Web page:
Experience of Meaning: This level refers to the associations we make based on our own experiences.That’s why this one is more vulnerable to individual and cultural differences than the aesthetic experience. At this point, the interaction starts getting more complex. For my friend, his memories and experiences in his homecountry in Northern Europe with a keyboard had assigned meaning to the object we found. It appealed to his carefree personality and minimalistic way of life and evoked feelings of safety and peace whenever he played it. The aesthetic experience gains relevance and meaning when separate sensory experiences are bound by an association to past experiences.

Emotional Experience: Last but not least, the emotional experience is the manifestation of a group of positive or negative emotions according to significance the person attributed to the product, service or experience[3]. In our story, the widening of the eyes and creeping big smile are clear manifestations of surprise and attachment that signal that the Midi keyboard has made a positive contribution to his life: perhaps it helped him get closer to others, to express untold feelings or satisfy his creative needs. We can only reach this level of experience when our interaction elicits strong emotions in us. It’s an automatic and unconscious interpretation of what we experience that signals whether it’s either beneficial or harmful to our well-being.

And thus, emotions can be regarded as a mechanism to signal whether a product, service, brand or experience is favorable to us or not. And when we refer to favorable, we must look beyond the Darwinian definition that favorability leads us to survival and instead at how the elements of the environment we are immersed in help us achieve a greater purpose. It’s not a love at first sight experience “…but one that evolves over first impression, usage, and ownership.”[4]

Rather, love is born when the user is lured to move through all the stages of interaction and so it’s our job as designers to uncover each layer (aesthetics, past interactions, significance, etc.) in order to recreate experiences worth falling in love with while being careful not to break anyone’s heart even after engaging with them. Surely, the company that made the keyboard didn’t design it having my friend in mind or the emotional attachment that developed thanks to the connections he made upon personal experiences. Nevertheless, their act of love could turn bittersweet if, for example, they secretly recorded their users’ music without their knowledge (like some companies that overhear conversations), my friend finds out that the company is involved in some environmental scandal (therefore loses the benefits of the experience of meaning), or it some of it’s keys stopped working after a very short time of usage. The “love” for an object grows as the user moves through the stages of interaction. Therefore, our responsability lies way beyond the design of the product, experience or service for the present use, and should invest more into the future engagement to further the emotional connections with our users.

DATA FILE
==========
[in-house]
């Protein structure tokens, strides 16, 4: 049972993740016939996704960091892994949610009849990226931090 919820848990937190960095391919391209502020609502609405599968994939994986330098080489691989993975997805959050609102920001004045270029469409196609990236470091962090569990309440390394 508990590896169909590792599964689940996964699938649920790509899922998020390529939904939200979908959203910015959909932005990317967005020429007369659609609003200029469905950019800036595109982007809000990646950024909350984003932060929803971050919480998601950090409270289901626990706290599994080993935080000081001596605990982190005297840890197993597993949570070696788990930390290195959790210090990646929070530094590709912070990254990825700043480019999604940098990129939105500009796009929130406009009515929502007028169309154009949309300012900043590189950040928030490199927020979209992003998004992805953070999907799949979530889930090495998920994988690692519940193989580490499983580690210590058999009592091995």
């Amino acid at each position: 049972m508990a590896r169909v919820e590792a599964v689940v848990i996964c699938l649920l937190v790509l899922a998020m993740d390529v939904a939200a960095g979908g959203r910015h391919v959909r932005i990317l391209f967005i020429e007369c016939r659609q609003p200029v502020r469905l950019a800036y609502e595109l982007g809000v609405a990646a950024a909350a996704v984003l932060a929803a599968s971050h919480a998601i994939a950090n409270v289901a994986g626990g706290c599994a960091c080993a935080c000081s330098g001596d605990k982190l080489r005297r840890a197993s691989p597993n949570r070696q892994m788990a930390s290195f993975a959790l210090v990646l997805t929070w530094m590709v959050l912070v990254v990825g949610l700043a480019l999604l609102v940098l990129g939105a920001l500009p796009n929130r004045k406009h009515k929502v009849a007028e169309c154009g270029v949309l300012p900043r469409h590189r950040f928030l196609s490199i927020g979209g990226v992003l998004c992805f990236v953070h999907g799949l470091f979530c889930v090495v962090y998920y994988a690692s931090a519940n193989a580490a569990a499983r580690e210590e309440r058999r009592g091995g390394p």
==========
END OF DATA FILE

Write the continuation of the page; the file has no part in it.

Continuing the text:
Love as a purpose

I’m sure that even throughout my writing, you’ve had to interact with my own definitions and feelings of love, as I can’t distance myself from the emotion while conveying my thoughts. Love is an experience to be reckoned with both personally and professionally. And even after getting through this first approach to tackling the challenge of designing for love, I’m still left with unanswered questions and posed with new ones to be explored. How is love sparked by individual experiences different from those experienced in a group of people? How can we continue to nurture this newborn relationship to avoid falling out of love in the future? Or what is the role of our own emotions in the process of design? Yet one thing is clear: it’s an inevitable part of the human experience and cannot be ignored in our creative work. Who knows? Your true action of love might last enough to be talked about for millennia to come.

Edited by Lina Fajardo



[2] Emotional Design; Application of a Research-Based Design Approach P. M. A. Desmet & R. Porcelijn & M. B. van Dijk, 2007

[3] Desmet, P. M. A., & Hekkert, P. (2007). Framework of Product Experience. International Journal of Design, 1(1), 13–23.

[4] Emotional Design; Application of a Research-Based Design Approach P. M. A. Desmet & R. Porcelijn & M. B. van Dijk, 2007



Monica Fajardo

Designing Experiences for Meaningful Living⚡ building up expertise in innovation, collaboration, and creative processes to trigger transformative actions.